I couldn’t put this beautifully written book down once I started reading it. It bothered me if I had to stop reading and do something else, and I only felt satisfied once it was in my hands again.
John Burnham Schwartz manages to do a couple of things I admire in an author. He first of all writes in the first person as a woman – utterly convincingly. He then writes about a time period in which he didn’t live and a setting in which I don’t think he lived, although he has written another novel set in Japan, so perhaps he lived there for a while. Both these go against everything I have been told about writing – ‘write about what you know’.
The book is about a Japanese woman called Haruko who marries the Crown Prince of Japan in 1959. She is the first commoner to marry into the monarchy and she is faced with suspicion by most of those she meets within the Imperial Court, especially the Prince’s mother, the Empress. Within this unfamiliar, cruel world, she is left feeling isolated and vulnerable, except for the love of her husband and the friendship of his mentor.
Haruko’s every move is watched and her life controlled by others, especially her ability to bear an heir. After finally falling pregnant, Haruko falls into a deep post-natal depression and suffers a nervous breakdown from which she takes months to recover.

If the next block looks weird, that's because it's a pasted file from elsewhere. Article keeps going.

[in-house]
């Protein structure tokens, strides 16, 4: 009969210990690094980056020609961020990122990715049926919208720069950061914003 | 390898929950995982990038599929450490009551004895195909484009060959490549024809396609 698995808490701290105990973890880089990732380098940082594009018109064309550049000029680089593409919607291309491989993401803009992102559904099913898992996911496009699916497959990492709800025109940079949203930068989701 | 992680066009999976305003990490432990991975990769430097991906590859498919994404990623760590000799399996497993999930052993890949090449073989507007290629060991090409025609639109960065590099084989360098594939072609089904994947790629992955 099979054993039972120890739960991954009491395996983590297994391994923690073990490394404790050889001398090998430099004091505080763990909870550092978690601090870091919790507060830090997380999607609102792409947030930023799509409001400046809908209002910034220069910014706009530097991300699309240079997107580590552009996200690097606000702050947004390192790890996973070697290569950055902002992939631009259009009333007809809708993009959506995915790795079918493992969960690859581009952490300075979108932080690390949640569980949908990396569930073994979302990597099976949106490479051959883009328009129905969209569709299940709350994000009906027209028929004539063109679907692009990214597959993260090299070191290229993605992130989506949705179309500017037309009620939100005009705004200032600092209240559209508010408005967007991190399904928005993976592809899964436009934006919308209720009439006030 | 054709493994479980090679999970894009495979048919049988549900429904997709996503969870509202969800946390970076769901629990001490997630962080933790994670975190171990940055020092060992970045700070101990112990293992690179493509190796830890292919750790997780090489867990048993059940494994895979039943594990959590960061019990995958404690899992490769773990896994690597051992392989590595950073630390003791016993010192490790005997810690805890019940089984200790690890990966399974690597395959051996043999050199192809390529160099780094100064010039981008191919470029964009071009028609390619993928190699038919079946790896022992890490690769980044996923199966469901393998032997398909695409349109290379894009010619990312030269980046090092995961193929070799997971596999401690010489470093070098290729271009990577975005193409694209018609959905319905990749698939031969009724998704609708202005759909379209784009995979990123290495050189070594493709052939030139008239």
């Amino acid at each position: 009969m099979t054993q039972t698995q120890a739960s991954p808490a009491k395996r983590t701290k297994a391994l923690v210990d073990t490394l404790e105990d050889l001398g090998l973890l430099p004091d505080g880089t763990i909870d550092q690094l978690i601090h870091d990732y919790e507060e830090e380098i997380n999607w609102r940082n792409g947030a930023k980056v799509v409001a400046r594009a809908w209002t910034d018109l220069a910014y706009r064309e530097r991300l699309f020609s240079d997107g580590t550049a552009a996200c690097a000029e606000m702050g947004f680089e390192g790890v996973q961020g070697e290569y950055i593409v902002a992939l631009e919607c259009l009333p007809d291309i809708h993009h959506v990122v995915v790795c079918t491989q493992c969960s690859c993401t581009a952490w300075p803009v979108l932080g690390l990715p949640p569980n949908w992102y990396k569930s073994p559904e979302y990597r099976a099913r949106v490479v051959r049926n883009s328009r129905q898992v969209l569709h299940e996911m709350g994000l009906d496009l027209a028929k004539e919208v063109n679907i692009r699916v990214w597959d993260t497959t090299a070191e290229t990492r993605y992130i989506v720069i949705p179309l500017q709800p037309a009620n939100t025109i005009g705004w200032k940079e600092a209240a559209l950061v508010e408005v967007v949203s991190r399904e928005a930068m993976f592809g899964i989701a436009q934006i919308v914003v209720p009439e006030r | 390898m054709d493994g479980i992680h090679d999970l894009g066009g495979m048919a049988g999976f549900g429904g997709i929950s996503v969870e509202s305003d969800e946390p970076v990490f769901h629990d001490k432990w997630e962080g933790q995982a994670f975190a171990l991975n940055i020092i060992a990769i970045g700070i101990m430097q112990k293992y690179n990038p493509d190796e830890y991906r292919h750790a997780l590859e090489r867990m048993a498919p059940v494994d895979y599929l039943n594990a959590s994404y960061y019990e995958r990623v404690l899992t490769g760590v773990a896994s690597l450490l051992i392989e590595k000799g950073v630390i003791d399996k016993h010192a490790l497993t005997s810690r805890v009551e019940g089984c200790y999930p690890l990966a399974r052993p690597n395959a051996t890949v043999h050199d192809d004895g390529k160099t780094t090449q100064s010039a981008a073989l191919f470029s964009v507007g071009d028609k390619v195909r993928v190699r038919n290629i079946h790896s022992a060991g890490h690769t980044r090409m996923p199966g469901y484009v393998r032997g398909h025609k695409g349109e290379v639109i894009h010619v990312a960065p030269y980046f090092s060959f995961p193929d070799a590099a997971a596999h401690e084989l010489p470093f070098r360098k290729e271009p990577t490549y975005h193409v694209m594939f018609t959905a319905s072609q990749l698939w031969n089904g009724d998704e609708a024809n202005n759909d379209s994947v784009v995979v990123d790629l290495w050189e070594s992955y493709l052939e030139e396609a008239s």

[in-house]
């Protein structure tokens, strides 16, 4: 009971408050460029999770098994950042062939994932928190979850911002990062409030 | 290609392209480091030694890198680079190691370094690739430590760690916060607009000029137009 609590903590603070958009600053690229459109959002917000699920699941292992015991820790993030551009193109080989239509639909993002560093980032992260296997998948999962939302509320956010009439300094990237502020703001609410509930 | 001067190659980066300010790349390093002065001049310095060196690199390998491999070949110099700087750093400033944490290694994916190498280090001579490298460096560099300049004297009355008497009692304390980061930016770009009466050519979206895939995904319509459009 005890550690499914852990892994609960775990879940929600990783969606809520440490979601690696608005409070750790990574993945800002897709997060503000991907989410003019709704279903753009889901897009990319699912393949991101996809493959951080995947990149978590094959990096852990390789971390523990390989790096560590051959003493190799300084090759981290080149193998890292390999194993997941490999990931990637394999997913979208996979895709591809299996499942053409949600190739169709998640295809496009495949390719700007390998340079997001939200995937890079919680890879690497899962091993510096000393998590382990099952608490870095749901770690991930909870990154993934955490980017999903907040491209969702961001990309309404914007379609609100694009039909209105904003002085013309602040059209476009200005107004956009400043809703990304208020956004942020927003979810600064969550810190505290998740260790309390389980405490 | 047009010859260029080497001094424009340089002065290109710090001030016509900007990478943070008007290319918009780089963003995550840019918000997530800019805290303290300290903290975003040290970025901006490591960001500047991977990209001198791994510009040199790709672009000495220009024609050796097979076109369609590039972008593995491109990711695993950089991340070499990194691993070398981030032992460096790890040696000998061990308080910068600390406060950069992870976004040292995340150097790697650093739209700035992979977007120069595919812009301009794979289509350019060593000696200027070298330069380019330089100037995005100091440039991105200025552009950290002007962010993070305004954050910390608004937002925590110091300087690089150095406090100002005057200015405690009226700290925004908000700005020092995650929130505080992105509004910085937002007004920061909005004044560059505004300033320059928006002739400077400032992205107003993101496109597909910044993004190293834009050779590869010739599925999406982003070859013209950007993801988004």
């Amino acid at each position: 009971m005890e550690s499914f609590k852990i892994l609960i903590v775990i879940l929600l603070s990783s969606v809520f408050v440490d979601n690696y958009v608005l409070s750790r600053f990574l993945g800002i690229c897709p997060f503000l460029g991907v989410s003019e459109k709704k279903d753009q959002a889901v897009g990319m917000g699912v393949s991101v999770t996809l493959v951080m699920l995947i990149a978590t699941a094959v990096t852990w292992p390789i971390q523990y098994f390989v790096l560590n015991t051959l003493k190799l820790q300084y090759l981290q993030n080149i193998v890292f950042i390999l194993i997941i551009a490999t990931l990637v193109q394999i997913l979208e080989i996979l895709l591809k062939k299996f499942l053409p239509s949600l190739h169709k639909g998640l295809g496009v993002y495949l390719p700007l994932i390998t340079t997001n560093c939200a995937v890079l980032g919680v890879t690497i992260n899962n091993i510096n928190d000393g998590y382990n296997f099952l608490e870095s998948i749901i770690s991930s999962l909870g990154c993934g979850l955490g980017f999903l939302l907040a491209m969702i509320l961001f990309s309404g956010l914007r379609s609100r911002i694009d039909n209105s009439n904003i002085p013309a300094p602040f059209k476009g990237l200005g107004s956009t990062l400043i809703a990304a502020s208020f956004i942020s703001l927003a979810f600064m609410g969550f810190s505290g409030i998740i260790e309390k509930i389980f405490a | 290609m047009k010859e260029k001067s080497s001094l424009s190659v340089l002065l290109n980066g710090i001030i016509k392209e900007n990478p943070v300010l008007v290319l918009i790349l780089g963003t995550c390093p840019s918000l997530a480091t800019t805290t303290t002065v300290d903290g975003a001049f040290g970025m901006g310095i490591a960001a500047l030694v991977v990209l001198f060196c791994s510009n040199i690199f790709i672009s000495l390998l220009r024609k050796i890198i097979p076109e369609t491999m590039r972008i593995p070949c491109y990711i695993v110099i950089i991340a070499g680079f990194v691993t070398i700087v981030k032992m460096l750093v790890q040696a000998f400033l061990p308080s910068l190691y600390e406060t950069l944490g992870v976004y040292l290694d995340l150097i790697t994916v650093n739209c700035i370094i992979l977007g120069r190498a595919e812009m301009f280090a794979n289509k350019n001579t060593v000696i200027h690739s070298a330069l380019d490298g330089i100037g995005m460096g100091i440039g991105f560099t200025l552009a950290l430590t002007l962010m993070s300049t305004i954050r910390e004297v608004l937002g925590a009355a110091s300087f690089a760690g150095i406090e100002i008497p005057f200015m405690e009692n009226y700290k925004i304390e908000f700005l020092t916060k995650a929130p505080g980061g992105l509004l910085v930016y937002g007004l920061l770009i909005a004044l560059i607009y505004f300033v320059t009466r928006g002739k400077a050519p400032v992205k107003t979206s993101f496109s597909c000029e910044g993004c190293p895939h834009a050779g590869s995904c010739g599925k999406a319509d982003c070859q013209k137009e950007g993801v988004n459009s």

The narrative then moves to thirty years later, when Haruko is now the Empress and she faced with the role of inviting her son’s fiancee into the Imperial Court. His girlfriend is a commoner, yet also an independent businesswoman who is reluctant to give up her lifestyle to enter the rigidity of the court. Haruko finds herself having to persuade the girl to marry her son, knowing full well what sort of life she is welcoming her into.
Although not acknowledged, the book is a fictionalised version of the life story of Empress Michoko of Japan, also a commoner who married into the monarchy and tried to break free from the centuries-old court etiquette.
Schwartz has researched this book meticulously and writes seemingly so effortlessly about it that I could relate to Haruko’s experience totally. It is an insight into a strange, forbidden world, similar in a way to ‘Memoirs of a Geisha’.
It is a quiet book, beautifully crafted and hauntingly sad.